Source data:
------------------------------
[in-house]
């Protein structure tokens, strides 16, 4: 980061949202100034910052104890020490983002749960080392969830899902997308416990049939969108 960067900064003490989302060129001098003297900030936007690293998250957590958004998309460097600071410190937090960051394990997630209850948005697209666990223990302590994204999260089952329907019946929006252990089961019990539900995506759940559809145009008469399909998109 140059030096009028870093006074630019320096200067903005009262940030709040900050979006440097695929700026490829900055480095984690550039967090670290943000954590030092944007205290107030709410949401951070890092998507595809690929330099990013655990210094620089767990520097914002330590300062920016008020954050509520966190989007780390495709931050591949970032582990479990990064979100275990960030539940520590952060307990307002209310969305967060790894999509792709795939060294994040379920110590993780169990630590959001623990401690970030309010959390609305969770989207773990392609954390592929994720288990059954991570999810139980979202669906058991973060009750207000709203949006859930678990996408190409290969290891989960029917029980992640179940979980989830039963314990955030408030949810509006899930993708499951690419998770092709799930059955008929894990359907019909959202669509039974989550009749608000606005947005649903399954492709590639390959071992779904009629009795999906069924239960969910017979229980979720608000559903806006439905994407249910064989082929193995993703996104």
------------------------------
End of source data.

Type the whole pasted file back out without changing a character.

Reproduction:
[in-house]
């Protein structure tokens, strides 16, 4: 980061949202100034910052104890020490983002749960080392969830899902997308416990049939969108 960067900064003490989302060129001098003297900030936007690293998250957590958004998309460097600071410190937090960051394990997630209850948005697209666990223990302590994204999260089952329907019946929006252990089961019990539900995506759940559809145009008469399909998109 140059030096009028870093006074630019320096200067903005009262940030709040900050979006440097695929700026490829900055480095984690550039967090670290943000954590030092944007205290107030709410949401951070890092998507595809690929330099990013655990210094620089767990520097914002330590300062920016008020954050509520966190989007780390495709931050591949970032582990479990990064979100275990960030539940520590952060307990307002209310969305967060790894999509792709795939060294994040379920110590993780169990630590959001623990401690970030309010959390609305969770989207773990392609954390592929994720288990059954991570999810139980979202669906058991973060009750207000709203949006859930678990996408190409290969290891989960029917029980992640179940979980989830039963314990955030408030949810509006899930993708499951690419998770092709799930059955008929894990359907019909959202669509039974989550009749608000606005947005649903399954492709590639390959071992779904009629009795999906069924239960969910017979229980979720608000559903806006439905994407249910064989082929193995993703996104």